Two experiments explored hypercriticism as a strategy used by people attempting to appear smart. People wanting to appear smart were more critical than either those wanting to be liked, or those in a no-goal control group. Further, more people in the "appear smart" condition selected a disliked topic in order to facilitate hypercritical evaluations. We also found that trying to appear smart led to a drop in the intelligence ratings of an interaction partner. These two studies extend previous work (Amabile & Glazebrook, 1982) by ruling out potential alternative explanations for the hypercriticism effect, by identifying other targets relevant to the hypercritical strategy, and by demonstrating the proactive nature of hypercriticism.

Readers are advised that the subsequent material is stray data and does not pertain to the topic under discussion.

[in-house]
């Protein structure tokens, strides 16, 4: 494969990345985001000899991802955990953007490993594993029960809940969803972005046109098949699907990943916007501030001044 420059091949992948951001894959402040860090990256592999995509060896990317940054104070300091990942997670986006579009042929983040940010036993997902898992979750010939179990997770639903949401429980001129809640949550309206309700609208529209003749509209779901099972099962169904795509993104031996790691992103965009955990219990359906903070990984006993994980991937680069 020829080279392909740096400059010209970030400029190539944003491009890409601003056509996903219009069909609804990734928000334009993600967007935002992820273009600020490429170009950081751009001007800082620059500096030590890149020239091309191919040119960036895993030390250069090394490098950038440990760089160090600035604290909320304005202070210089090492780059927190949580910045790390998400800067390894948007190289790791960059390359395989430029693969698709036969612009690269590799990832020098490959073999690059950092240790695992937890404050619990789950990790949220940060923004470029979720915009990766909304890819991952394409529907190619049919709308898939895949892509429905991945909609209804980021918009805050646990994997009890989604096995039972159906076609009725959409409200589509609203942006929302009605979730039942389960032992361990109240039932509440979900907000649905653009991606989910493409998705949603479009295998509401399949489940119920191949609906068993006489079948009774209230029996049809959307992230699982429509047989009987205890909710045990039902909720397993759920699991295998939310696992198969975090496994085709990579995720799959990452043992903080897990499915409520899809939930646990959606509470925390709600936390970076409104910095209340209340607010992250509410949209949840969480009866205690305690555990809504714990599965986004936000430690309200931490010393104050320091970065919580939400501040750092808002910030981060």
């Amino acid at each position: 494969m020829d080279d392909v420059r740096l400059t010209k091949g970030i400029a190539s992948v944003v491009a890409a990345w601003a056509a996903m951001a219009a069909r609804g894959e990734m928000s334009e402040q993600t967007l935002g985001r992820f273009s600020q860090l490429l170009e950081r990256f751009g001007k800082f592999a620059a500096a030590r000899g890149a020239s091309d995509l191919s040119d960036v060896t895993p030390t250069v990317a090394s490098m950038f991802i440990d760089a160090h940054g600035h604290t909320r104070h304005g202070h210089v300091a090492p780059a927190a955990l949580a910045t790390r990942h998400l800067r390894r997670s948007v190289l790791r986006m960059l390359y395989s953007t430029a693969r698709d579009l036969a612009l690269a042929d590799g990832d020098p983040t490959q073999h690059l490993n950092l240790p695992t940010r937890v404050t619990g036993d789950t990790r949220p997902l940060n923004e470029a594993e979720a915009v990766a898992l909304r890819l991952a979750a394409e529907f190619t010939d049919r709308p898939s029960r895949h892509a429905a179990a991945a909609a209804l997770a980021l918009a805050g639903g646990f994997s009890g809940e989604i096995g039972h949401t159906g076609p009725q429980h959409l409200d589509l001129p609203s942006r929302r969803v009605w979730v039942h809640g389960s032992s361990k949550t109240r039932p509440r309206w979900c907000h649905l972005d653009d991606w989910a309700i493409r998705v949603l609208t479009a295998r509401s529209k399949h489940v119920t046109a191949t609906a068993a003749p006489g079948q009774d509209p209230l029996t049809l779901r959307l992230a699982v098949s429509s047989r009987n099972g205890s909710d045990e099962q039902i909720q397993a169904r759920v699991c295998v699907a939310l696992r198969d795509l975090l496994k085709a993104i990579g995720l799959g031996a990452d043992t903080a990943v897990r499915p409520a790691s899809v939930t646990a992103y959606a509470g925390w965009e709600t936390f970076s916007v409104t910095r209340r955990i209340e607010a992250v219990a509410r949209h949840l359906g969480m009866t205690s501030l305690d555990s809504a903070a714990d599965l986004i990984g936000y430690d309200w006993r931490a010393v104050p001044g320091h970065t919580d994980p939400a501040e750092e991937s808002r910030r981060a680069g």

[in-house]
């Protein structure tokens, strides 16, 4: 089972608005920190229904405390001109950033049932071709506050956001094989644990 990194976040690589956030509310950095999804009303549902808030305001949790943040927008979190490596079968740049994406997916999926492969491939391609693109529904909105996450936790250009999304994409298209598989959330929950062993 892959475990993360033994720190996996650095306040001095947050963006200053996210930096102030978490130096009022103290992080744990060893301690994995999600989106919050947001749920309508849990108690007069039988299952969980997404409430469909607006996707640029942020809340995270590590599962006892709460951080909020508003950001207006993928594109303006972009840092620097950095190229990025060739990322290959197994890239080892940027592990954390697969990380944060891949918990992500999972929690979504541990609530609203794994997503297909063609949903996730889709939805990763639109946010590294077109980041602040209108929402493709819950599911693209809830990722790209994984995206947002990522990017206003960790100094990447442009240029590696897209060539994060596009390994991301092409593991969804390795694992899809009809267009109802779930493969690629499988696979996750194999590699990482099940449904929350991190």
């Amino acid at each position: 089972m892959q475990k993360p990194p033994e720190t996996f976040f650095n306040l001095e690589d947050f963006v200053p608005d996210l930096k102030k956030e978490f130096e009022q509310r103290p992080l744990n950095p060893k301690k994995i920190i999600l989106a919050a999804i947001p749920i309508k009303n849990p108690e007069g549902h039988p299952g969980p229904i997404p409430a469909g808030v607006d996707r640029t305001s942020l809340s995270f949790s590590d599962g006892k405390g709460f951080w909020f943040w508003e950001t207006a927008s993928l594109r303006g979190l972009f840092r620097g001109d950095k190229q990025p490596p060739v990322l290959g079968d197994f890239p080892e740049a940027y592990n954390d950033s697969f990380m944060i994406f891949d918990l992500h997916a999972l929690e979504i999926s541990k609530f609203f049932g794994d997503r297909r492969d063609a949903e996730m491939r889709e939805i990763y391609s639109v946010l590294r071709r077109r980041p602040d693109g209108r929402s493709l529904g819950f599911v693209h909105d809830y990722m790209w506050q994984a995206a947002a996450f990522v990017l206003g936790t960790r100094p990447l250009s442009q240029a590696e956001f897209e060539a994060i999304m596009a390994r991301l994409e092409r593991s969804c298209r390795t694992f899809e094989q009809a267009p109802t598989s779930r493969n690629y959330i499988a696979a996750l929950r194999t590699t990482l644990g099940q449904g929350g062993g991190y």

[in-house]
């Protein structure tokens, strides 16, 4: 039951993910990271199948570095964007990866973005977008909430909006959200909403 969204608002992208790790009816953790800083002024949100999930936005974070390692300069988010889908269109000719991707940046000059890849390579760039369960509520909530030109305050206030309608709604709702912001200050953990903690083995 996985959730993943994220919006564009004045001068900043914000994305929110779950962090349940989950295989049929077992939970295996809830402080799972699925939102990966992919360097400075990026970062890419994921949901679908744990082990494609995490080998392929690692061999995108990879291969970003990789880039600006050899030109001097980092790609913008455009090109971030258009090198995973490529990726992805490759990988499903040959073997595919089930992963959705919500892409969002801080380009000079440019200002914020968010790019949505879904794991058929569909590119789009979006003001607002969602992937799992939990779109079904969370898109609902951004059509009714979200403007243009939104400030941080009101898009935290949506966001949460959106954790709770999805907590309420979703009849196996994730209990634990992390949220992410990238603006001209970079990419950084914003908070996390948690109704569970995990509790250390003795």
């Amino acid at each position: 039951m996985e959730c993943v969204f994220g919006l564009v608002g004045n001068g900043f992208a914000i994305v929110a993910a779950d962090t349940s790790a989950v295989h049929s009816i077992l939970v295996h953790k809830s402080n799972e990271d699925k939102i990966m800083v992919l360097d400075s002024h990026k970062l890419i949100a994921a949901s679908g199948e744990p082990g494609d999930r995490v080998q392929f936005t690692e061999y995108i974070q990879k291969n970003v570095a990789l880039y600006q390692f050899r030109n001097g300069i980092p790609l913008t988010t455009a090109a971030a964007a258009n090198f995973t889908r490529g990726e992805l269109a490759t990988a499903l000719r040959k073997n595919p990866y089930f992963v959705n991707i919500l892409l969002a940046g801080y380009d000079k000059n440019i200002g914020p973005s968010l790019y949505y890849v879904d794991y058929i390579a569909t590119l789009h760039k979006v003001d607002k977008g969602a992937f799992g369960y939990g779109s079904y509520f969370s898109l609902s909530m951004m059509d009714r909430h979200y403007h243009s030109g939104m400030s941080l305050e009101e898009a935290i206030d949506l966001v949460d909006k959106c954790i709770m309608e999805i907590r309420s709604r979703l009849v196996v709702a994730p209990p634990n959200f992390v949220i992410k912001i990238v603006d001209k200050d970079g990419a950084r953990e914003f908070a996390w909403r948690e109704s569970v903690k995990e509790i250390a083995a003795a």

- Impression management
- Social interaction